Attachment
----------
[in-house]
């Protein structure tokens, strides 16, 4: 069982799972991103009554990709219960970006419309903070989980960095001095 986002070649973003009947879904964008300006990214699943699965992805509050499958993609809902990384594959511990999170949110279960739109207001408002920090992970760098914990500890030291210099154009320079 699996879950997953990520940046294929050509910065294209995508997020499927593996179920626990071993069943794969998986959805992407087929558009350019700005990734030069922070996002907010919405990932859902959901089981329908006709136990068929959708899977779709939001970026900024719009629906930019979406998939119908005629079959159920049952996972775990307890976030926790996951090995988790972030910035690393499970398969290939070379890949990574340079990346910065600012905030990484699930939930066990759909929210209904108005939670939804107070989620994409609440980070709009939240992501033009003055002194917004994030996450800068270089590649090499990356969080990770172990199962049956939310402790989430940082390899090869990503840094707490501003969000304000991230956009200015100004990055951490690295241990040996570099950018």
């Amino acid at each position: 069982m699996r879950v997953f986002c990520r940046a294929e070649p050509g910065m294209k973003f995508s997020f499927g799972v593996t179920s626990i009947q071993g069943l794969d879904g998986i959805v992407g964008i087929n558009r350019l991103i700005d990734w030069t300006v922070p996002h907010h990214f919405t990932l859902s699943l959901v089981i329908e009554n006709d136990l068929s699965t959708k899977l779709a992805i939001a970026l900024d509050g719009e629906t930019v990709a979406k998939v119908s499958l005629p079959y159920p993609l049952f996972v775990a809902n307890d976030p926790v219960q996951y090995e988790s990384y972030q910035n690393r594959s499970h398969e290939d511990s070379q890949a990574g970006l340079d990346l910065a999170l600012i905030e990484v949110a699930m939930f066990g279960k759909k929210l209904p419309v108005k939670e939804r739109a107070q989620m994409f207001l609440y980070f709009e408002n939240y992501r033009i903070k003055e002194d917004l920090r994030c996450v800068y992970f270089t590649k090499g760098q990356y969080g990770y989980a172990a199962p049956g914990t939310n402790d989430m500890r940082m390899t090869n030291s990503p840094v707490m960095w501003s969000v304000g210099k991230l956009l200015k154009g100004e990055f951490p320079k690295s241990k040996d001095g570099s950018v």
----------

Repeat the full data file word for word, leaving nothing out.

[in-house]
């Protein structure tokens, strides 16, 4: 069982799972991103009554990709219960970006419309903070989980960095001095 986002070649973003009947879904964008300006990214699943699965992805509050499958993609809902990384594959511990999170949110279960739109207001408002920090992970760098914990500890030291210099154009320079 699996879950997953990520940046294929050509910065294209995508997020499927593996179920626990071993069943794969998986959805992407087929558009350019700005990734030069922070996002907010919405990932859902959901089981329908006709136990068929959708899977779709939001970026900024719009629906930019979406998939119908005629079959159920049952996972775990307890976030926790996951090995988790972030910035690393499970398969290939070379890949990574340079990346910065600012905030990484699930939930066990759909929210209904108005939670939804107070989620994409609440980070709009939240992501033009003055002194917004994030996450800068270089590649090499990356969080990770172990199962049956939310402790989430940082390899090869990503840094707490501003969000304000991230956009200015100004990055951490690295241990040996570099950018």
């Amino acid at each position: 069982m699996r879950v997953f986002c990520r940046a294929e070649p050509g910065m294209k973003f995508s997020f499927g799972v593996t179920s626990i009947q071993g069943l794969d879904g998986i959805v992407g964008i087929n558009r350019l991103i700005d990734w030069t300006v922070p996002h907010h990214f919405t990932l859902s699943l959901v089981i329908e009554n006709d136990l068929s699965t959708k899977l779709a992805i939001a970026l900024d509050g719009e629906t930019v990709a979406k998939v119908s499958l005629p079959y159920p993609l049952f996972v775990a809902n307890d976030p926790v219960q996951y090995e988790s990384y972030q910035n690393r594959s499970h398969e290939d511990s070379q890949a990574g970006l340079d990346l910065a999170l600012i905030e990484v949110a699930m939930f066990g279960k759909k929210l209904p419309v108005k939670e939804r739109a107070q989620m994409f207001l609440y980070f709009e408002n939240y992501r033009i903070k003055e002194d917004l920090r994030c996450v800068y992970f270089t590649k090499g760098q990356y969080g990770y989980a172990a199962p049956g914990t939310n402790d989430m500890r940082m390899t090869n030291s990503p840094v707490m960095w501003s969000v304000g210099k991230l956009l200015k154009g100004e990055f951490p320079k690295s241990k040996d001095g570099s950018v």